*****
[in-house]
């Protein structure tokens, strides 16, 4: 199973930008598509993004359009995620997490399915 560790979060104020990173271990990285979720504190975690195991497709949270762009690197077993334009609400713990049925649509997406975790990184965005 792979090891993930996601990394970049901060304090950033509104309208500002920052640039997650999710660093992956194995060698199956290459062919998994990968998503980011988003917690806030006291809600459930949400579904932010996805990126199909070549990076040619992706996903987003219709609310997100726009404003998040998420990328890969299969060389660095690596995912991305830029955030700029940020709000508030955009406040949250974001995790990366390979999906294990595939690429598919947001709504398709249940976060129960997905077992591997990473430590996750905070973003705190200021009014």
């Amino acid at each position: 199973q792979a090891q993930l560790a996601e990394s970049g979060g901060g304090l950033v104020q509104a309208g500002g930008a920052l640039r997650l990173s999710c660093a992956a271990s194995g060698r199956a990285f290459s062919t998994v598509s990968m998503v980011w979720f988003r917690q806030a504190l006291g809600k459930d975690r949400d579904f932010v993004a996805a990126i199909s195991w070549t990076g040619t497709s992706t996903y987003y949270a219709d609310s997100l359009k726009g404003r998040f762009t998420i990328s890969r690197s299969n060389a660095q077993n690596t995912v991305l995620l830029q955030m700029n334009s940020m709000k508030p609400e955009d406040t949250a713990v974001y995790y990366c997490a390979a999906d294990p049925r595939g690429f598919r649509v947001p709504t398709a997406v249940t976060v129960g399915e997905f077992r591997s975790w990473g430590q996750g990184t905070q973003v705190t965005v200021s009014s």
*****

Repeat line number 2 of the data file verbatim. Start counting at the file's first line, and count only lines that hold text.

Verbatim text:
């Protein structure tokens, strides 16, 4: 199973930008598509993004359009995620997490399915 560790979060104020990173271990990285979720504190975690195991497709949270762009690197077993334009609400713990049925649509997406975790990184965005 792979090891993930996601990394970049901060304090950033509104309208500002920052640039997650999710660093992956194995060698199956290459062919998994990968998503980011988003917690806030006291809600459930949400579904932010996805990126199909070549990076040619992706996903987003219709609310997100726009404003998040998420990328890969299969060389660095690596995912991305830029955030700029940020709000508030955009406040949250974001995790990366390979999906294990595939690429598919947001709504398709249940976060129960997905077992591997990473430590996750905070973003705190200021009014």